Miracle on 34th Street: The Fastest Gun in the West. My good friend Keith Woods of KB Woods Public Relations has encouraged me to share with you stories of growing up part of the film and television industry in North Hollywood, California.
My father, Jeb Rosebrook, is an author, screenwriter, television writer and producer, a career that spans over five decades and continues today. Our home was filled with creative people and many nights my mother, Dorothy entertained writers, producers, musicians and actors. My sister Katherine and I were fortunate to know these wonderful creators of Hollywood, although at the time, we didn’t necessarily know or understand their influence on us, personally or professionally. We had plenty of opportunities to be extras in local television productions but for the most part our parents kept us on a regular path of school and summer camps, rather than movie sets and Hollywood nights.
One exception was the television production of the Christmas classic “Miracle on 34th Street,” in 1972. Starring Sebastian Cabot, David Hartman, Jane Alexander, Peter Boyle and Roddy McDowell, the principal filming took place in downtown Los Angeles in an old furniture warehouse, while the street scenes and parade were all shot in November 1972 in New York City. Since they needed extras for the department store scenes, the Director Fielder Cook recruited us and our neighborhood friends, along with plenty of other regular Hollywood extras and their children to dress up like it was winter and act as busy Christmas time shoppers at “Macy’s.” My mom and my friends Corey, Kristin and Jean Brinkema, and their mother, Julie, all were extras in the shopping scenes. Fielder’s daughter Lindsey Cook, who became a good friend, was also an extra. We all had lots of fun on the movie set and have wonderful memories of dressing up for Christmas on a warm California day!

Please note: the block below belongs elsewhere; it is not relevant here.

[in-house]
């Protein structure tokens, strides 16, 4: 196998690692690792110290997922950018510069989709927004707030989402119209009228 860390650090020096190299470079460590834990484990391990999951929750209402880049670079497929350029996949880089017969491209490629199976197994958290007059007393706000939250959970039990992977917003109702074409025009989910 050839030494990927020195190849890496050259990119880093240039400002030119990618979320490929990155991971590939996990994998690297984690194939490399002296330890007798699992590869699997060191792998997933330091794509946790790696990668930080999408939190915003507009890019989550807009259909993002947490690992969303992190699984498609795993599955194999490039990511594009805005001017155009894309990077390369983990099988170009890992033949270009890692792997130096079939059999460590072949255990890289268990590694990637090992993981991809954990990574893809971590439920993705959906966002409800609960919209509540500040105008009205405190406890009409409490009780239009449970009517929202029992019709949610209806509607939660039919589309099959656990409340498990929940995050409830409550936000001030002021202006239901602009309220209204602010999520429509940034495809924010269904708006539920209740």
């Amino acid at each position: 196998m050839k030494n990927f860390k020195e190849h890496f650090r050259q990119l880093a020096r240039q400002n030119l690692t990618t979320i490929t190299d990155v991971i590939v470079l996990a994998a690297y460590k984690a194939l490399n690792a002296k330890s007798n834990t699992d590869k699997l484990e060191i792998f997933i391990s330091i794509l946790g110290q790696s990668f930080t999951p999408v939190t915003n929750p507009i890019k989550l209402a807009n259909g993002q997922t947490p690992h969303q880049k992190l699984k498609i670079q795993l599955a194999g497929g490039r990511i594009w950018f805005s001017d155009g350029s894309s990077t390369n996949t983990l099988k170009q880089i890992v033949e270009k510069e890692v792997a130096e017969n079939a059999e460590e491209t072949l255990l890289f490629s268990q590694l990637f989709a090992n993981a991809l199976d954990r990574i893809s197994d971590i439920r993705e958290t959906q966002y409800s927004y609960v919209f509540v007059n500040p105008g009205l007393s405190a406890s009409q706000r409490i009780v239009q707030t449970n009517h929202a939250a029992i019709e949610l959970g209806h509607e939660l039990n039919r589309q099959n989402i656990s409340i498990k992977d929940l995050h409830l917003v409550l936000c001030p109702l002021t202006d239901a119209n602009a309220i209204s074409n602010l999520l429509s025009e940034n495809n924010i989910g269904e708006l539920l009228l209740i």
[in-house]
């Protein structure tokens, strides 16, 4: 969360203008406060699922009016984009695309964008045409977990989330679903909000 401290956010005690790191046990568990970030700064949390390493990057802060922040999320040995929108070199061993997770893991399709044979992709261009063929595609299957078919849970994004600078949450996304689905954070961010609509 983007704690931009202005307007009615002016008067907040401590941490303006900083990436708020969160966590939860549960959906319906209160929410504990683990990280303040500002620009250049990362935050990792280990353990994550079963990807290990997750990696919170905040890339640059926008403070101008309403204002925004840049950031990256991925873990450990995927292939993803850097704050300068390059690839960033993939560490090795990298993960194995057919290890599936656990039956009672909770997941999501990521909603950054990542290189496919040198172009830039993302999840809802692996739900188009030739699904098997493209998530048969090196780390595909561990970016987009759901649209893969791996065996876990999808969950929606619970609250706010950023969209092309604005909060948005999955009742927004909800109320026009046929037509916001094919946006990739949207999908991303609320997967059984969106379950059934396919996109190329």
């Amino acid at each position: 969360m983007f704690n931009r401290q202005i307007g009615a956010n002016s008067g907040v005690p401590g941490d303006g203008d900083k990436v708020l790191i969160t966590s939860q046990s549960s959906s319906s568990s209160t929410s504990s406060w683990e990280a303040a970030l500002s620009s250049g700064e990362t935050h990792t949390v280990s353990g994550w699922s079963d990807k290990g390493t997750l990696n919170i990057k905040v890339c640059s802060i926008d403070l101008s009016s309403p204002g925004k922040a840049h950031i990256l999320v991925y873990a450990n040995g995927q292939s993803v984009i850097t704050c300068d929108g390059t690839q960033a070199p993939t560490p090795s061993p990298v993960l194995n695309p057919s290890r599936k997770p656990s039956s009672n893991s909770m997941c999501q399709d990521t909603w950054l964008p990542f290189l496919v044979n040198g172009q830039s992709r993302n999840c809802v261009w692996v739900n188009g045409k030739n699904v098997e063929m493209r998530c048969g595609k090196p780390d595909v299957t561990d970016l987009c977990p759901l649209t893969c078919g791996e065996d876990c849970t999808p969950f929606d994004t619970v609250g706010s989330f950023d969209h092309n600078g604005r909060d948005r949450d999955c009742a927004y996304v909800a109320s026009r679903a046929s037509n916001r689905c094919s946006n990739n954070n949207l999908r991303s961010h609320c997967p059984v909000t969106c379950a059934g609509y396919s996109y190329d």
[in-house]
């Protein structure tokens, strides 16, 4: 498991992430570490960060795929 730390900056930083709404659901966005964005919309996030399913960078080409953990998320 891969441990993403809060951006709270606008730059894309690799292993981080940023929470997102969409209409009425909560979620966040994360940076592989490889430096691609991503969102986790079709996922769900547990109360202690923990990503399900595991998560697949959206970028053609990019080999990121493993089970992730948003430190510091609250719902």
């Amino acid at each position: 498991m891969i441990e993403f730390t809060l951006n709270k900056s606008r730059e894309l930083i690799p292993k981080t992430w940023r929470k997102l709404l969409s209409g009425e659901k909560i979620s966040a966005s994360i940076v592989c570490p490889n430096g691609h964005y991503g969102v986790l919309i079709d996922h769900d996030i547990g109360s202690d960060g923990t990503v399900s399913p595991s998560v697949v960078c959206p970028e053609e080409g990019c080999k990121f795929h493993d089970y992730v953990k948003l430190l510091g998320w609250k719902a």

We soon learned the phrase “hurry up and wait” and since the teleplay was being filmed during the school year, we went to school with our friends and the other children acting as extras with a “Hollywood teacher” from the LA school district. But soon it was time for the cameras to roll and we all were directed to take our places and walk around the set as happy shoppers. Soon they were setting up for a scene where all the children asked Santa Clause for their Christmas gift and it was all very exciting. Sebastian Cabot was truly Kris Kringle!
Suddenly, I was asked to step aside and asked to do something fun: I was going to squirt Santa in the face with a squirt gun! I had no time to think about it and before I knew it, I was asked to hide it in my jacket, walk up to Santa when he asked me what I wanted for Christmas, take a knee, aim, and squirt!! Just like that, 1-2-3! Boy, did I have fun doing that. Although, as you’ll discover, my aim was just a little too good on the first take! Sebastian Cabot called me the fastest gun in the West! He and I shared a big laugh about my shooting him in the eye and the need to fix his makeup after my first shot.
Many years later, I think Santa’s good sense of humor got me back when he brought me an overly fashionable matching pink shirt and pink crocheted tie. Must have been his little way of saying if you mess with Santa Claus, he’ll remember and bless you with a gift every year that just might not be what you were expecting to find under the Christmas tree!
And that’s my ten seconds of child acting television fame!
For more on the movie go to: http://www.imdb.com/title/tt0070395
Copyright: Stuart Rosebrook, Ph.D., 2011.